Why is the ICU survival rate for Covid-19 patients so low in England, Wales and Northern Ireland?
It’s been reported as 50%, here: https://www.theguardian.com/society/2020/mar/28/coronavirus-intensive-care-uk-patients-50-per-cent-survival-rate
Note that this article was amended on 30 March, saying that it may not be accurate, however.
Dr. David Price at the Weill Cornell Medical Center in New York City – which currently takes in almost exclusively Covid-19 patients – reported a week ago that the majority of the ICU patients there get to go home, here:
If accurate, what does the difference reflect?
- The difference in socio-economics between these three countries in the UK (extensive poverty) on the one hand and NYC on the other hand?
- That only the most serious cases are going to the ICU over here?
- A higher level of specialization at that hospital in New York? (Better doctors or better practices at the hospital as it is a university hospital?)
- Dr. Price not having the actual numbers for his hospital?
- Does that hospital only treat patients from a certain segment of the population, and do they tend to be fitter and better-nourished?
- Something else? If so, what?
Let’s take a closer look at what the Weill Cornell Medical Center is.
Reason number 3 is my guess. Possibly in combination with reason number 5.
I looked at the insurance packages but I don’t know enough about how this works to be able to assess it.
If it’s only reason number 3 that causes the difference, then theoretically, there is room for improvement over here as the standards, theoretically, could be raised.
But we all know what’s been happening in the past 10 years of Tory reign and so there likely is no room at the moment. Or am I being too biased now?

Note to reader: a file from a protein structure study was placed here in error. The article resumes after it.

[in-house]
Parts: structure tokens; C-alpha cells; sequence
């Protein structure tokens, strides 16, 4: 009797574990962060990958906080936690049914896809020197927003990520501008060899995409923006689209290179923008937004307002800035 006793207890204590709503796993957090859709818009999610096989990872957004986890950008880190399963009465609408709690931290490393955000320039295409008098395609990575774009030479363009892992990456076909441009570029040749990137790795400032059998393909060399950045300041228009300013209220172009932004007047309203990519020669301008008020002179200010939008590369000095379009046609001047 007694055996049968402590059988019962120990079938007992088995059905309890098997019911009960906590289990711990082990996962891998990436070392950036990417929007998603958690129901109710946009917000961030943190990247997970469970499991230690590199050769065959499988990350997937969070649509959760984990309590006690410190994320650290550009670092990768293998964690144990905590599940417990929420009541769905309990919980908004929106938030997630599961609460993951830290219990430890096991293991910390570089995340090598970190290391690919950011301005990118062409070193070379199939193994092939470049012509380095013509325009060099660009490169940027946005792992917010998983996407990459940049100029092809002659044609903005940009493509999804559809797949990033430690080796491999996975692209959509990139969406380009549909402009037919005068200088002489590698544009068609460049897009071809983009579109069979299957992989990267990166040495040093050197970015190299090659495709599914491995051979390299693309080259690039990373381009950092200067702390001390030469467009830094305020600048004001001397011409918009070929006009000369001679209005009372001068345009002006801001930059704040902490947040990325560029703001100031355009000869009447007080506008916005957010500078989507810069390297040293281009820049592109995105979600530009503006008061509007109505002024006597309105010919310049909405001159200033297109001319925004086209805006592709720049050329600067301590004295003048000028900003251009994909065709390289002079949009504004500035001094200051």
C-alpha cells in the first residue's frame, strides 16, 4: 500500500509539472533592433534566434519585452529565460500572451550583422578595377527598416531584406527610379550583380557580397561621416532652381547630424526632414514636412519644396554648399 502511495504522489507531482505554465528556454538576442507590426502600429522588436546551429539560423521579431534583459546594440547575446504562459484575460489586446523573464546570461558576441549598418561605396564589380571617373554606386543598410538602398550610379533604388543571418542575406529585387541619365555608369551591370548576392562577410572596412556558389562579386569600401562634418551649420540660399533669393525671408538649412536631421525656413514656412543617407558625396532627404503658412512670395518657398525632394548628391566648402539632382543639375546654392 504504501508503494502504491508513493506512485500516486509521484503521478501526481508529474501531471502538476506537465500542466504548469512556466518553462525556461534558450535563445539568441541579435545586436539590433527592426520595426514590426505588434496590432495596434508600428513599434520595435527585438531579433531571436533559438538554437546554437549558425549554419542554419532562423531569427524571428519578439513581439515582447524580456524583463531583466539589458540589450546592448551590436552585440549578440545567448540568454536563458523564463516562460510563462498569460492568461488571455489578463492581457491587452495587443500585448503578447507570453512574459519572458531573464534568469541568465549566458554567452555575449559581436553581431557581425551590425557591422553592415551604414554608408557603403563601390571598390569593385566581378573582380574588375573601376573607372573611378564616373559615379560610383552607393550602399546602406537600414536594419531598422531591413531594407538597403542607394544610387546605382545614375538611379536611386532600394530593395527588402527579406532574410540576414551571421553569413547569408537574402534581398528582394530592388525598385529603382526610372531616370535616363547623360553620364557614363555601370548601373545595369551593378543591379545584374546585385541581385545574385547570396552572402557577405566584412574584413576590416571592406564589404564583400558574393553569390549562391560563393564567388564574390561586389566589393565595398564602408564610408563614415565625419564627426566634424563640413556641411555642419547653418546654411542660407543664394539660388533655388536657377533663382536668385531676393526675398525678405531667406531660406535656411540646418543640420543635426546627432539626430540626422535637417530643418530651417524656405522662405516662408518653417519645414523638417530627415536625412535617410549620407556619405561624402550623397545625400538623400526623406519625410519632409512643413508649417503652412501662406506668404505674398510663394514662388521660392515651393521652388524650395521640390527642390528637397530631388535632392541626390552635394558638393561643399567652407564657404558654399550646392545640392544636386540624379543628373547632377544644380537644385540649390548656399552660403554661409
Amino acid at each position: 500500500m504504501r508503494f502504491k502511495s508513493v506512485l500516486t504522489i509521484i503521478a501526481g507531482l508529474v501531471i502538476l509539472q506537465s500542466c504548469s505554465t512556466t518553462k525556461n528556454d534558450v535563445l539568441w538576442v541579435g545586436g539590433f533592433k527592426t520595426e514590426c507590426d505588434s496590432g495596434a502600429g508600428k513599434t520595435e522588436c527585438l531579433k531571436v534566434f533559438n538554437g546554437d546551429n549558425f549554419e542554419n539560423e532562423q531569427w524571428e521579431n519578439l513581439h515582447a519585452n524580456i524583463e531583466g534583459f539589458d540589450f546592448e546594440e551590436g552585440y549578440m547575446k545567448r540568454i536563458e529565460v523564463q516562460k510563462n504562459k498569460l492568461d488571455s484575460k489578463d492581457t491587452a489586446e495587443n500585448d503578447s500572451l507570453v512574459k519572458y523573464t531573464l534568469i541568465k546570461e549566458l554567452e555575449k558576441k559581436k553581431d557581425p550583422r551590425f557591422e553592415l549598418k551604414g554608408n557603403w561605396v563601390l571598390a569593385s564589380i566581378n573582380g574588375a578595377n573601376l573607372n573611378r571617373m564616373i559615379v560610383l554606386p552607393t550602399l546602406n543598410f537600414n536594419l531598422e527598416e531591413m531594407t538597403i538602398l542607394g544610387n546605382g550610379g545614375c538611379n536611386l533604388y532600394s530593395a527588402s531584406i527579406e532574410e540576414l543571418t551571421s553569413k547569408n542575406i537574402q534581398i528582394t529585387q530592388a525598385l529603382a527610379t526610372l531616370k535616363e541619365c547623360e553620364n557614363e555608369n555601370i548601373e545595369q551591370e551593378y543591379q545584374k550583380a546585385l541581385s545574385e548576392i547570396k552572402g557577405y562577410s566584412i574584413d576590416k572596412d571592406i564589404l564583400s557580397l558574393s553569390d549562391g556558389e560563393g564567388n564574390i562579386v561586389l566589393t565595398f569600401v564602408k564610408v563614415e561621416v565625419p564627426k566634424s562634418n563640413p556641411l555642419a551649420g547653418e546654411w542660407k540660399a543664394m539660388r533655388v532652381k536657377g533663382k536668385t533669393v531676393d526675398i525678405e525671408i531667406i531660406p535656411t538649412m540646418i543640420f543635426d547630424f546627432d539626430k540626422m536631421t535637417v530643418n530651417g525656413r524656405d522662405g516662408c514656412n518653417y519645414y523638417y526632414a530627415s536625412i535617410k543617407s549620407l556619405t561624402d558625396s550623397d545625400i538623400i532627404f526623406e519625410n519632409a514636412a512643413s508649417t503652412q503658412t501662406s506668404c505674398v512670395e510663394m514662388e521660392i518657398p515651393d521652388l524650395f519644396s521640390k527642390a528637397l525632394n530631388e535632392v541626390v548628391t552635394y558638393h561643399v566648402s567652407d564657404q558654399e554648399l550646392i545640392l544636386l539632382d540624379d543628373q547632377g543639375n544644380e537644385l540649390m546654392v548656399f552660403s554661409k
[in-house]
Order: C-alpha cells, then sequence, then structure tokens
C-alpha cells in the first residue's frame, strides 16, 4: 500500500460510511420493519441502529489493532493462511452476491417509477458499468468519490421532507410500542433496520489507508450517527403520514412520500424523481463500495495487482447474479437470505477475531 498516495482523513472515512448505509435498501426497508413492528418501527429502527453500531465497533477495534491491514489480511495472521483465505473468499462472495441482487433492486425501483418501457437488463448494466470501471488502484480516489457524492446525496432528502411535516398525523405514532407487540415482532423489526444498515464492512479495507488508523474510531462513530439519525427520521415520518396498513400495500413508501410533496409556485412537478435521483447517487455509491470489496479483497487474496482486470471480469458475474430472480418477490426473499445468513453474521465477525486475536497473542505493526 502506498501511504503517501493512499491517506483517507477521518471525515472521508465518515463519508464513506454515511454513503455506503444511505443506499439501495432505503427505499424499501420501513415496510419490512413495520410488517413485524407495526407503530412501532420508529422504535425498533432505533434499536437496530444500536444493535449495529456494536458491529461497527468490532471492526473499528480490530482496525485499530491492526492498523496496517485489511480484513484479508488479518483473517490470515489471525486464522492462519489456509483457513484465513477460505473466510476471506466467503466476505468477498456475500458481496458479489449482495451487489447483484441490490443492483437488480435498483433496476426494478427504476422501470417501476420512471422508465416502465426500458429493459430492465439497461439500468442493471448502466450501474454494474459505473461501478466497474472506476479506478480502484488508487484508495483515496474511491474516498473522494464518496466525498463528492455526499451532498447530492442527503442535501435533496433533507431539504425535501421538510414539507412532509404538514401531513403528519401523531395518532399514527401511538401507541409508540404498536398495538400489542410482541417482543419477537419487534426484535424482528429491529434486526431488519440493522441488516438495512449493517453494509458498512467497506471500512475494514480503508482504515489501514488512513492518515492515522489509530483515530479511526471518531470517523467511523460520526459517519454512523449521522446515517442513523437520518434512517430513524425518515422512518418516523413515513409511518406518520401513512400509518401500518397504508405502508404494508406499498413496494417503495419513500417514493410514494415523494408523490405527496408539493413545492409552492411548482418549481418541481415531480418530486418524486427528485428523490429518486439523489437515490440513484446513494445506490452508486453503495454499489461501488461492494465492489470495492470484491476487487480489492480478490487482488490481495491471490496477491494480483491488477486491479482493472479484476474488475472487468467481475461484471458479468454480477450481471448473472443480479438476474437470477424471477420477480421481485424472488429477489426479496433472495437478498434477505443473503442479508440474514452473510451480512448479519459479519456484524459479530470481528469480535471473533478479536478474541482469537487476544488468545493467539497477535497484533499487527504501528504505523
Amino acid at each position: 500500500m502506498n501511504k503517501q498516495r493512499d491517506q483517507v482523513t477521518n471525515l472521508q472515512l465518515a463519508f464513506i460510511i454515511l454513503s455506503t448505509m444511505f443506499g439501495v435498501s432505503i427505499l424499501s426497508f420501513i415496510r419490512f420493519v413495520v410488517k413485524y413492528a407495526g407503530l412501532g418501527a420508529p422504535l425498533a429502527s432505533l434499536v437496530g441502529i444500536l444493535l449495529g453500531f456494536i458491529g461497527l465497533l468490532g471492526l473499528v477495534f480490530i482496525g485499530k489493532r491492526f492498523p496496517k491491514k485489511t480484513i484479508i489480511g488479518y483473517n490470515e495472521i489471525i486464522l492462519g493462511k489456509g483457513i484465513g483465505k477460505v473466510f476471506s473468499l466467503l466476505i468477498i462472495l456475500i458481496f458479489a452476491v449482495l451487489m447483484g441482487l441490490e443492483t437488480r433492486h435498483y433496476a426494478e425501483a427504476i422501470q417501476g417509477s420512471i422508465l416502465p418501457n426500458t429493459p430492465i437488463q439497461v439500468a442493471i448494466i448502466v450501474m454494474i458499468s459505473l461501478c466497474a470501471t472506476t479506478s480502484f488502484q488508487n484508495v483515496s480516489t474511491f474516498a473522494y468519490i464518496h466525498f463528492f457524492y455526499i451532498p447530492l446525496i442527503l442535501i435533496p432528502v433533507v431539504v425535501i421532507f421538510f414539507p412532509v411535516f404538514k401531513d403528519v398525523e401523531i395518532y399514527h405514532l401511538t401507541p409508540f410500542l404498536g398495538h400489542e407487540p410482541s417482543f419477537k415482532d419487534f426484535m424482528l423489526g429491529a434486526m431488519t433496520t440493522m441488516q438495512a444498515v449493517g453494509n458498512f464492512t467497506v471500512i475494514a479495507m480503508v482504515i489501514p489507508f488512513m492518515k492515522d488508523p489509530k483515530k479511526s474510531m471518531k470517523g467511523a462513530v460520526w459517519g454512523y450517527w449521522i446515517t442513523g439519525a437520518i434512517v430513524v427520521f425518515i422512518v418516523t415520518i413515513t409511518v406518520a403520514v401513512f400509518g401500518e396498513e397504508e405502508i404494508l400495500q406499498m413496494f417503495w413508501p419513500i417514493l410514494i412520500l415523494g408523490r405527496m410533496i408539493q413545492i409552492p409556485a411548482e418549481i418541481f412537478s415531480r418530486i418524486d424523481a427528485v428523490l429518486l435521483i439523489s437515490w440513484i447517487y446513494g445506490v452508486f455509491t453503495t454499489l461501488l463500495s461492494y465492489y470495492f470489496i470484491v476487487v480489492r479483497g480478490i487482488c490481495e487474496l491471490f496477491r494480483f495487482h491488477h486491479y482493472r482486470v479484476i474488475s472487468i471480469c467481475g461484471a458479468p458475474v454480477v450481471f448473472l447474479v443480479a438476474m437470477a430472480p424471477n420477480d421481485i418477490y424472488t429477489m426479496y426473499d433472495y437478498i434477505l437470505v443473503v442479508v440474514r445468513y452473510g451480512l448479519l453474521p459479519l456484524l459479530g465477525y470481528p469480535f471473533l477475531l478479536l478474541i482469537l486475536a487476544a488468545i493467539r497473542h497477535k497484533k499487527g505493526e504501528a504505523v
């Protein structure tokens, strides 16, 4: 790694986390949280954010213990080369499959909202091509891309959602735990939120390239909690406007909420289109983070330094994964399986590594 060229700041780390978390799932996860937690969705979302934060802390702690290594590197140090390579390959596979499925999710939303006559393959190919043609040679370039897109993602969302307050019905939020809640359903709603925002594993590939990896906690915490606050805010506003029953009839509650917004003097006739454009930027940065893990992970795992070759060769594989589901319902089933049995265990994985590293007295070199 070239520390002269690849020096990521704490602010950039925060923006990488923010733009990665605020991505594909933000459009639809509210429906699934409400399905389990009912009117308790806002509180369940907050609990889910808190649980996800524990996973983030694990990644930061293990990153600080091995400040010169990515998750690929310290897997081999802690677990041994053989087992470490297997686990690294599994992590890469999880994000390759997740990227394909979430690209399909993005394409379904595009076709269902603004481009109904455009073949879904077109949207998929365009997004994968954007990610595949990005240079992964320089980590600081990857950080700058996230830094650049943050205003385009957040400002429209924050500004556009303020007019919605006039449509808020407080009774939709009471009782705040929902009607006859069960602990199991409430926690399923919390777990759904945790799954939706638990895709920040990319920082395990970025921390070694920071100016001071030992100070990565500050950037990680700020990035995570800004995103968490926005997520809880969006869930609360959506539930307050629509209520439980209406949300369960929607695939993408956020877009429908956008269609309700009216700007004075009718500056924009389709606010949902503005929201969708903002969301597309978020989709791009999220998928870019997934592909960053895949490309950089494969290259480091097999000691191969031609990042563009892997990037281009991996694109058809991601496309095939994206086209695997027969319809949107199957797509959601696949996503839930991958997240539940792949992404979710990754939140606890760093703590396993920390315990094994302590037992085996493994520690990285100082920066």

As we just had a team of Chinese medical specialist arrive in the UK, it still looks like reason number 3 may be the main reason. That we don’t know enough and that we can still raise our standards. That would be good news, then.
— Samantha Harvey (@samharveyrural) March 29, 2020
(Tweet has video.)
China also sent such teams to Italy and Iraq and maybe even more countries.
And then there is this (from 9 hours ago):
“The US has seen its cases spike dramatically in recent days and these graphs show what could be in store.”
So it’s also possible that the Weill Cornell Medical Center was still in the beginning of the developments at the time, that it had not seen the worst cases yet.
And also, while the death rates in other countries have slowed down, the death rate in the US sped up. So for some reason, the death rate may have been slower there at first.
Of course, every number has to be followed by “that we know of” because some countries do a lot more testing, which means that in some countries, many mild cases go undetected and aren’t counted, which could make their death rate look higher.
Covid-19-related deaths of people who weren’t tested likely don’t count either, so countries that are finding a lot of the deceased at home may only appear to have a lower death rate.
Note that “death rate” is not the same as “ICU survival rate”.
This was followed by this, a few hours later:
One in four deaths are occurring at home, it said, and England and Wales initially had not counted those deaths.
That depends on the virus load you’ve been exposed to, so on the incubation period, on how soon you’d start manifesting symptoms (or maybe also on how soon symptoms would either progress or abate if you appear to have symptoms).
So for medical professionals, who get exposed to a lot of the virus, the self-isolation period is 7 days. For people who maybe were exposed to one person with mild symptoms, it’s 14 days.
Because if the latter got infected, there would be very little of the virus in their body and it would take some time for the virus to replicate into great numbers and overwhelm the body.
Does that make sense?